Would you panic if a key employee left your school or district?

That should never happen from a business situation, as shortsightedness can cause massive problems for an organization.

One of the most inefficient ways to save money in the short term is to not replace employees in mission-critical functions throughout the school or district. Mission-critical tasks are exactly that. Too often, complacency can turn tragic.

There are many cases where the district relies on a single long-term employee to perform a critical task, whether it be web maintenance, network management, or payroll. Often, that employee has seen their backup person retire or leave and a new backup was never appointed. Maybe providing the training wasn’t a priority—that is, until the employee leaves or retires. Sometimes an employee, sensing the dire situation his or her exist would create, asks for more money.

I have seen several situations over the years where the single remaining programmer or system administrator has gotten ready to leave and the administrative team has scrambled to come up with additional compensation to keep the person in place. Sometimes that works, but not always.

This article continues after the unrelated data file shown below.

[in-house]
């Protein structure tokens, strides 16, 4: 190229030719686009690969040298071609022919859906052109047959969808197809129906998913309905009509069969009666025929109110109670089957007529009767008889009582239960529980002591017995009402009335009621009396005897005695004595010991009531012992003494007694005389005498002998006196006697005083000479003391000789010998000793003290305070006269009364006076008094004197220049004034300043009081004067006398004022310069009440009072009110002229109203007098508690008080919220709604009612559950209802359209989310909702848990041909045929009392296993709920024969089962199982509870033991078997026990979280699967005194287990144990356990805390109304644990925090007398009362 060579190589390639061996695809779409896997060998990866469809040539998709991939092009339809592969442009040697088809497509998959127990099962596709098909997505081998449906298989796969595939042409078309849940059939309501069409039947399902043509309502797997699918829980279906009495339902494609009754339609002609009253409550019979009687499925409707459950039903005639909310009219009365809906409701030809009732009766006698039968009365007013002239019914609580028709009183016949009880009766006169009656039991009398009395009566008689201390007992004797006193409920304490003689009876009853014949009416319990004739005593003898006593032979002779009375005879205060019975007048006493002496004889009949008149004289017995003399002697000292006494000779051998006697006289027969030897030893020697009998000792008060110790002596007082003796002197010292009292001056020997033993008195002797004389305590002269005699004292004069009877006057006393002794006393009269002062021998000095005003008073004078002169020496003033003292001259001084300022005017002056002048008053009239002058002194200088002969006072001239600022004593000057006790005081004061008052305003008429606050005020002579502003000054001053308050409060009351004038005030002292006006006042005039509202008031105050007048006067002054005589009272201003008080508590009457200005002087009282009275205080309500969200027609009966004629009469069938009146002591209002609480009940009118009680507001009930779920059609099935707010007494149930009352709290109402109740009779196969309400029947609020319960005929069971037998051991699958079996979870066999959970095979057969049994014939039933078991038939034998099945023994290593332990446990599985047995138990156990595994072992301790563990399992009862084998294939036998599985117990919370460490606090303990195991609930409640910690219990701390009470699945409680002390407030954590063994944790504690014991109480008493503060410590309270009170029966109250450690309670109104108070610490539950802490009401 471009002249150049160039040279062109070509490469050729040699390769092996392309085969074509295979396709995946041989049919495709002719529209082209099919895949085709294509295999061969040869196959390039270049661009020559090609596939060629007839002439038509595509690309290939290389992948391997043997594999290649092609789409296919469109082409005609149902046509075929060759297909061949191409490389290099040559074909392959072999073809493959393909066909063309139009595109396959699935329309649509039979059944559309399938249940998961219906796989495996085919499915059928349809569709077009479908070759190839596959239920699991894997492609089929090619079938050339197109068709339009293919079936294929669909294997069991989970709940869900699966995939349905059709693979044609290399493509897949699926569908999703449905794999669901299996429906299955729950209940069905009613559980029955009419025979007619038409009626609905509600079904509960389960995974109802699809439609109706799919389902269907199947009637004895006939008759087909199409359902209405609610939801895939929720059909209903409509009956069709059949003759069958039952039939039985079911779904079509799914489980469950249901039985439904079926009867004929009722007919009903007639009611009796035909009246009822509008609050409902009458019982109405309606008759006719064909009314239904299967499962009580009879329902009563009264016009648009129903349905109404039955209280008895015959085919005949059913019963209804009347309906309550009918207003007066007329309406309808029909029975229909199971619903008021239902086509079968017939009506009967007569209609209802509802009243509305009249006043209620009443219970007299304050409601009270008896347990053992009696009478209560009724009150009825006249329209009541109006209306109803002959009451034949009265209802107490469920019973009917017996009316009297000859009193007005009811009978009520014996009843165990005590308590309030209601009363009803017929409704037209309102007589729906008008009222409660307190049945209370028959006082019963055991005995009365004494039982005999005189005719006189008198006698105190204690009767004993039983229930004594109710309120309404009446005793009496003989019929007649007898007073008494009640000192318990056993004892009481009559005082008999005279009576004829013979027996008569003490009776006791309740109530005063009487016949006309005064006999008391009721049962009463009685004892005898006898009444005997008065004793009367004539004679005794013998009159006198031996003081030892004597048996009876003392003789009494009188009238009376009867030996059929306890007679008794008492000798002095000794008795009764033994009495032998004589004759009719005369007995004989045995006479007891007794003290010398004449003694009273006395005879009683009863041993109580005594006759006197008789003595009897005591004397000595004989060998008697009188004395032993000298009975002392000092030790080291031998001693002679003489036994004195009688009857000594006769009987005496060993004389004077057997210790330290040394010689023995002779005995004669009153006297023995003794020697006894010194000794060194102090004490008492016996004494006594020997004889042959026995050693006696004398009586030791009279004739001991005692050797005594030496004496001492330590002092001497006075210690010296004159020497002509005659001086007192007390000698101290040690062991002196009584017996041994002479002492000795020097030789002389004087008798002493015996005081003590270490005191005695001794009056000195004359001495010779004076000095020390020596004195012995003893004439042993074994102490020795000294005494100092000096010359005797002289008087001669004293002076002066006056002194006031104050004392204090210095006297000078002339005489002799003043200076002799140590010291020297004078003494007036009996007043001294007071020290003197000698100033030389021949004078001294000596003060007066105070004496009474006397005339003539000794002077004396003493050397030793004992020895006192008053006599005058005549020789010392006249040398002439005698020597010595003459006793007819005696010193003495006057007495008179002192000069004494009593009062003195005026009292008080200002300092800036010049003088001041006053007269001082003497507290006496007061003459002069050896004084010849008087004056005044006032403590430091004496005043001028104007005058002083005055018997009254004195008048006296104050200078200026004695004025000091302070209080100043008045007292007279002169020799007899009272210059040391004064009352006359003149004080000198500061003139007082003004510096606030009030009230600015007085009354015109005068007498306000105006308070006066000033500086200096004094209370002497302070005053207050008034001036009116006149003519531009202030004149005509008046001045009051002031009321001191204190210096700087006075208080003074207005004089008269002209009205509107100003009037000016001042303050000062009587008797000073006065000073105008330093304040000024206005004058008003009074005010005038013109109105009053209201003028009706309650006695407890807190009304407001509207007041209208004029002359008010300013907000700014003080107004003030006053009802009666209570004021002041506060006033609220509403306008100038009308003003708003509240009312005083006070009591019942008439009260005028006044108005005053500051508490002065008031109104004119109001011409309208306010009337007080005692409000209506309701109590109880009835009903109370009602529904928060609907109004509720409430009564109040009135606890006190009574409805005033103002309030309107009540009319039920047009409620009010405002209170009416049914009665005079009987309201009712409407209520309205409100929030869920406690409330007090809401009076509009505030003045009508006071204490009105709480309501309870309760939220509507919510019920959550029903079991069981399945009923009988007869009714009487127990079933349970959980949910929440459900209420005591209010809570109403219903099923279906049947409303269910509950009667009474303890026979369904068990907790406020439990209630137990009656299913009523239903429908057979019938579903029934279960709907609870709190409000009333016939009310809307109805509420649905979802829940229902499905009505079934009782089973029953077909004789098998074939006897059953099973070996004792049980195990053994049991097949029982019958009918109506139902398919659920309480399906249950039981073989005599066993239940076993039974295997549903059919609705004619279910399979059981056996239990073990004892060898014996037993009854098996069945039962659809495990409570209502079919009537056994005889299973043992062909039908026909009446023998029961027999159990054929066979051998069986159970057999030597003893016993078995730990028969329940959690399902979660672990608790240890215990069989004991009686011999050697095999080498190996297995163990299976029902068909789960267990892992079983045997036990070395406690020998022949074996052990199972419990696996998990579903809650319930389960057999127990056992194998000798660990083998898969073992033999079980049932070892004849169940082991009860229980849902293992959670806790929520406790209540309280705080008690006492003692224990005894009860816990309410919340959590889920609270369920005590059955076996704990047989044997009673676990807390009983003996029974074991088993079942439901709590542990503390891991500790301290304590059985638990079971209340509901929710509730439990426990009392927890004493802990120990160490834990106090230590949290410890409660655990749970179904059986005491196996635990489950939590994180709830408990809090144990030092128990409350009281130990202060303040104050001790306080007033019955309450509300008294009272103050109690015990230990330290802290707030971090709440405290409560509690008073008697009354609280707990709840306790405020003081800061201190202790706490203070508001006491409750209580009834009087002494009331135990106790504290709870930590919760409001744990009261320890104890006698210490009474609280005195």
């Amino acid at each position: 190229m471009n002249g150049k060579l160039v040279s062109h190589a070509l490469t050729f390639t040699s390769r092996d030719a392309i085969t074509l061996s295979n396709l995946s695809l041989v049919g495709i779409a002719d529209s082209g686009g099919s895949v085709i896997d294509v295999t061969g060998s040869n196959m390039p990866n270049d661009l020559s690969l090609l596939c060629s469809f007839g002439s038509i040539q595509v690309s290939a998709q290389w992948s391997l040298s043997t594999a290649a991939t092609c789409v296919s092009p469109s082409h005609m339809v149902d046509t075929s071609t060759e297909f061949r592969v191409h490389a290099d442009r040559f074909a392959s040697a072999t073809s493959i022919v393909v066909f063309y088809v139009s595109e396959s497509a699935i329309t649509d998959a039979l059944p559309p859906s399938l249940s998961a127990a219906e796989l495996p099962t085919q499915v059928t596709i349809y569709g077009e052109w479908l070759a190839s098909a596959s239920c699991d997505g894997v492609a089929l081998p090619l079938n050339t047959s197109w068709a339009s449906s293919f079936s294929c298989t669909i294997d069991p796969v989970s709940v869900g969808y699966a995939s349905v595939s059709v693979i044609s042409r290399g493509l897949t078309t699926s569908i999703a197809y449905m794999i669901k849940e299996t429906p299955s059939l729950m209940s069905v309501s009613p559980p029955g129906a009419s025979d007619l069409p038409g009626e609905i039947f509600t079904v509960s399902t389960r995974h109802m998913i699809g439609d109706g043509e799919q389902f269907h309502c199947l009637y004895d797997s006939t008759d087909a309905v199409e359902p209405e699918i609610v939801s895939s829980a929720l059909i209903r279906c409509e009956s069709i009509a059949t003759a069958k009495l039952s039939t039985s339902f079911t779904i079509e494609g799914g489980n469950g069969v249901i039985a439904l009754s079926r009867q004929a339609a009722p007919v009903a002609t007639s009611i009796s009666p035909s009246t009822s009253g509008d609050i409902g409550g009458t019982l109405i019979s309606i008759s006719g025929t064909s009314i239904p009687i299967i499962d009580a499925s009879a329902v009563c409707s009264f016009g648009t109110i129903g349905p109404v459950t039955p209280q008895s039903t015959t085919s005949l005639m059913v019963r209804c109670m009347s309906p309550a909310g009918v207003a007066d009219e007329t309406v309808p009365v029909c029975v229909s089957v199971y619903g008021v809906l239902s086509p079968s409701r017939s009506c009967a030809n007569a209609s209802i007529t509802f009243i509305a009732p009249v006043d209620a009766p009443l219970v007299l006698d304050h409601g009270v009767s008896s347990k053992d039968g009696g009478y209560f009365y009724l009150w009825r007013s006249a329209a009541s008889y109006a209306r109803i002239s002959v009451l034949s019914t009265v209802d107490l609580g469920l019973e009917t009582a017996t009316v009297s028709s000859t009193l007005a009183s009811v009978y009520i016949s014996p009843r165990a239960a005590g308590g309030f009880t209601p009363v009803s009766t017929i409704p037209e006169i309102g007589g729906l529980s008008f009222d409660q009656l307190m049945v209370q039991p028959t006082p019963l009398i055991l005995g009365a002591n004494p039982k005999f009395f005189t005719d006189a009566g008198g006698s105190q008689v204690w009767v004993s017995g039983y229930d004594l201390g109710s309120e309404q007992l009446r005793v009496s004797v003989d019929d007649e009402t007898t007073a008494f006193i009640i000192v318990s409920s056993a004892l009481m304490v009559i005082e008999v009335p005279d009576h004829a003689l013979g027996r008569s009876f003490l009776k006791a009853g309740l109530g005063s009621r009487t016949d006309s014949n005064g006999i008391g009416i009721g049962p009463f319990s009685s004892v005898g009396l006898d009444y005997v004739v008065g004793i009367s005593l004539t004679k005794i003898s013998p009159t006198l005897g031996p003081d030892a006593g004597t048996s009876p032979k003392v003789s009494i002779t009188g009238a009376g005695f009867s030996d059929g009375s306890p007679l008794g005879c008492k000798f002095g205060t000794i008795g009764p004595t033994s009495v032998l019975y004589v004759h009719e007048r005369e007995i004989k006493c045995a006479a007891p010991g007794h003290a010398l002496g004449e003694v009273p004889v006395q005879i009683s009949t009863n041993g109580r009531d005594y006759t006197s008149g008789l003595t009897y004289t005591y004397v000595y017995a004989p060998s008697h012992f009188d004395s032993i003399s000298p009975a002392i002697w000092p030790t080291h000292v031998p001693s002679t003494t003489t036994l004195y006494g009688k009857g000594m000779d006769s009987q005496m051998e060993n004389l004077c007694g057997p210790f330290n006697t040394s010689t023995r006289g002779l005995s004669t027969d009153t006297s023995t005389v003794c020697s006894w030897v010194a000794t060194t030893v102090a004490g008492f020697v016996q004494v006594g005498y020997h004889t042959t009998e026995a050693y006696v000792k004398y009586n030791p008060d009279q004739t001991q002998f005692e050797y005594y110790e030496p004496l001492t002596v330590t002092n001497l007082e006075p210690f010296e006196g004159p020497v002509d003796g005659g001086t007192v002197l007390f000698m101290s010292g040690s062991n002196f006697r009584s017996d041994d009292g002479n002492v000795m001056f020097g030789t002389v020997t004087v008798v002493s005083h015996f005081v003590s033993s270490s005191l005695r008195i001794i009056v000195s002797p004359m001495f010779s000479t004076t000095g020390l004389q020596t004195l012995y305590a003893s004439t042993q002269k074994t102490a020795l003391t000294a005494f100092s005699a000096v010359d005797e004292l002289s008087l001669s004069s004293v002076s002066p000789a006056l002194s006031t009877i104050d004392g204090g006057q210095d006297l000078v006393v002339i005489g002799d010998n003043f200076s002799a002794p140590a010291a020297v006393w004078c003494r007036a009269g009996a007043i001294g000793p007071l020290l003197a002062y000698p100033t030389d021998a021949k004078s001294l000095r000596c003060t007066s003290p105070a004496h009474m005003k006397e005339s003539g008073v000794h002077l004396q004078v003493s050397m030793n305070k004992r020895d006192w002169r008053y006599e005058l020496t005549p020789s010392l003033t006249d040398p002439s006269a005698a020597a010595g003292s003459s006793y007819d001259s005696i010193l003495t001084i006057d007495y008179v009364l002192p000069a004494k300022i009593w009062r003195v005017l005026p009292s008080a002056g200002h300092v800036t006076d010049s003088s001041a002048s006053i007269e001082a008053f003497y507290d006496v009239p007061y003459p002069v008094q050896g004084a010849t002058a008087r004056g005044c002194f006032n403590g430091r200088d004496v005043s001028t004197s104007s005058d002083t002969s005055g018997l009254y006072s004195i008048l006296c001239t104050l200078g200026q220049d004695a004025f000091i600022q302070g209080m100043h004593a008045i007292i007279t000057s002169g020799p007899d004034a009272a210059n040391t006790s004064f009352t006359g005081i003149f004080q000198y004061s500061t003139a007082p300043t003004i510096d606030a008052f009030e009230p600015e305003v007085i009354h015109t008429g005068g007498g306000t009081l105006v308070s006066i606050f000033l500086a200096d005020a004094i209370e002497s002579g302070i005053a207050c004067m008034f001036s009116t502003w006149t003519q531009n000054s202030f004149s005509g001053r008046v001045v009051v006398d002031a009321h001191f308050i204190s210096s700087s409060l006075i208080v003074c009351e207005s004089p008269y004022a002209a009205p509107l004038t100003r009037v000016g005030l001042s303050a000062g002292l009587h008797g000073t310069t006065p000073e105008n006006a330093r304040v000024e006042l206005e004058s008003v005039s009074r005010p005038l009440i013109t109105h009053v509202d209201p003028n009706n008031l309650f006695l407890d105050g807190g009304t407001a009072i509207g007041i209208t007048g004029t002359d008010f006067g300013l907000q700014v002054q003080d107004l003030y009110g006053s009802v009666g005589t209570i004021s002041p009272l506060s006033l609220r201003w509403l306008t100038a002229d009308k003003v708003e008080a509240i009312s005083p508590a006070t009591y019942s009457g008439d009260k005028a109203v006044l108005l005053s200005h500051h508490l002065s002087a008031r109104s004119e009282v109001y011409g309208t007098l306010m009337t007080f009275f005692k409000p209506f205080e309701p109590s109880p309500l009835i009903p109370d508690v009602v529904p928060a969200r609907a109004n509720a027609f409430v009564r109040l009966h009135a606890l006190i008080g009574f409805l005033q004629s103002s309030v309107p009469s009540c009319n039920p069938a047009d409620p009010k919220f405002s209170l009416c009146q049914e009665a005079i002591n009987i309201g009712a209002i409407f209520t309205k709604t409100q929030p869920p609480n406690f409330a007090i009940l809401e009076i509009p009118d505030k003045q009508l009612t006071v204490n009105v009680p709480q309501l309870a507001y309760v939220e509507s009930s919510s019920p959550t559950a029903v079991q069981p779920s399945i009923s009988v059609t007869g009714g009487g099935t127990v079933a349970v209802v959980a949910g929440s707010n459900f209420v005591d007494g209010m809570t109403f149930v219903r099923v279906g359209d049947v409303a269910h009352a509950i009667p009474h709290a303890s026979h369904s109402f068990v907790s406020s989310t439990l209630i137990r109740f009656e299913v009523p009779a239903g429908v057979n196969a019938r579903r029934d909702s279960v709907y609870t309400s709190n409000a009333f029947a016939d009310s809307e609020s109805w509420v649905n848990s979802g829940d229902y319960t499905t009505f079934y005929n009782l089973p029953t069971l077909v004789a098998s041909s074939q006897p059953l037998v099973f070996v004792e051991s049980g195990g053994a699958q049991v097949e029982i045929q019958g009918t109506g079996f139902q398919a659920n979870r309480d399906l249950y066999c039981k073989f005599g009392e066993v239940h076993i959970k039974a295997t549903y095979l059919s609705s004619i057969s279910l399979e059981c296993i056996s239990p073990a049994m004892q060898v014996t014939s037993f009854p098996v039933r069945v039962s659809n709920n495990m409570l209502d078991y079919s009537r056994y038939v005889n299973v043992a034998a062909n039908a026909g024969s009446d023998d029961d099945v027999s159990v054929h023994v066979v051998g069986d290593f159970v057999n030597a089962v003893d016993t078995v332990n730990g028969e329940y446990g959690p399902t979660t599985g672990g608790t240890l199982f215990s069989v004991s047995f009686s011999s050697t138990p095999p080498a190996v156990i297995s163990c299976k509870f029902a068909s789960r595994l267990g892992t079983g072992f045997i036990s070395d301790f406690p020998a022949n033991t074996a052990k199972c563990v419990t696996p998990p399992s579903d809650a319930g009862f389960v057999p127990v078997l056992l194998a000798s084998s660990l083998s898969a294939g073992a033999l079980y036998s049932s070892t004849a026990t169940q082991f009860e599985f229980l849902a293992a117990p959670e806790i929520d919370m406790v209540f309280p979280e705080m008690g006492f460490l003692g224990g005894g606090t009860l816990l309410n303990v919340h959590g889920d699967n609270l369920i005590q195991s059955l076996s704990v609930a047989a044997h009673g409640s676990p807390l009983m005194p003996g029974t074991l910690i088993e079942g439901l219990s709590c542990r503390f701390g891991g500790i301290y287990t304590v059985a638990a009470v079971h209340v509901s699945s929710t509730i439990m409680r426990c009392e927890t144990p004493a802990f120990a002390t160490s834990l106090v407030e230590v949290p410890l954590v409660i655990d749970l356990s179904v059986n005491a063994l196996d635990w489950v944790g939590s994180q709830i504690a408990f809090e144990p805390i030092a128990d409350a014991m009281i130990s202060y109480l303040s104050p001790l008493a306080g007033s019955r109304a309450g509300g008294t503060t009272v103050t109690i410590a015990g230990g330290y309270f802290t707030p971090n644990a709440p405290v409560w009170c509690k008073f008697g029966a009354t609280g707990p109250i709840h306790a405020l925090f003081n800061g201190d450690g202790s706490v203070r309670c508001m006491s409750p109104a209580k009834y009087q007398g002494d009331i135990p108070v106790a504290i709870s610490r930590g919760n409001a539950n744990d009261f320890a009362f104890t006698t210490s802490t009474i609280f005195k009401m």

In other cases, a serious injury or the exit of a difficult employee takes all of the district’s system passwords away. I know one case where it took the district more than a year to fully recover all of its systems.

Luckily, there’s a way to eliminate these potential crises: cross training among employees. Here’s how.

Step 1: Compile a list of mission-critical tasks. For each item, it should be clear who is primarily responsible and who the second and third line of defense are. This is particularly important when an organization is looking to reduce staff.

Step 2: Make sure the backup staff have been properly cross trained. You might ask a backup to occasionally fill in for the primary staff member. This allows them to refresh their training at a time with little pressure, as the primary staff member is there to serve as a safety net.

In a few highly technical areas, asking a second employee to do advanced network repair or systems administration might not make fiscal sense. In those cases, you should contract a vendor. However, the vendor must commit to regularly interacting with district staff so they are familiar with the district’s systems prior to an emergency or staffing crisis. Be sure that your IT team keeps an emergency list of system passwords in your safe or other secure location.

Cross training can save the district in productivity by continuing functions while staff are out for vacation, illness, or training. It can motivate staff to learn deeper skills or expand into a new area. It helps staff prepare for future challenges and promotion opportunities as well.

Leaders need to ensure that assignments are set so all important roles are served by multiple staff and the necessary training is provided to all involved.

About the Author:

Steve Baule, a former Midwestern school administrator, is an assistant professor of educational leadership at UW-Superior.


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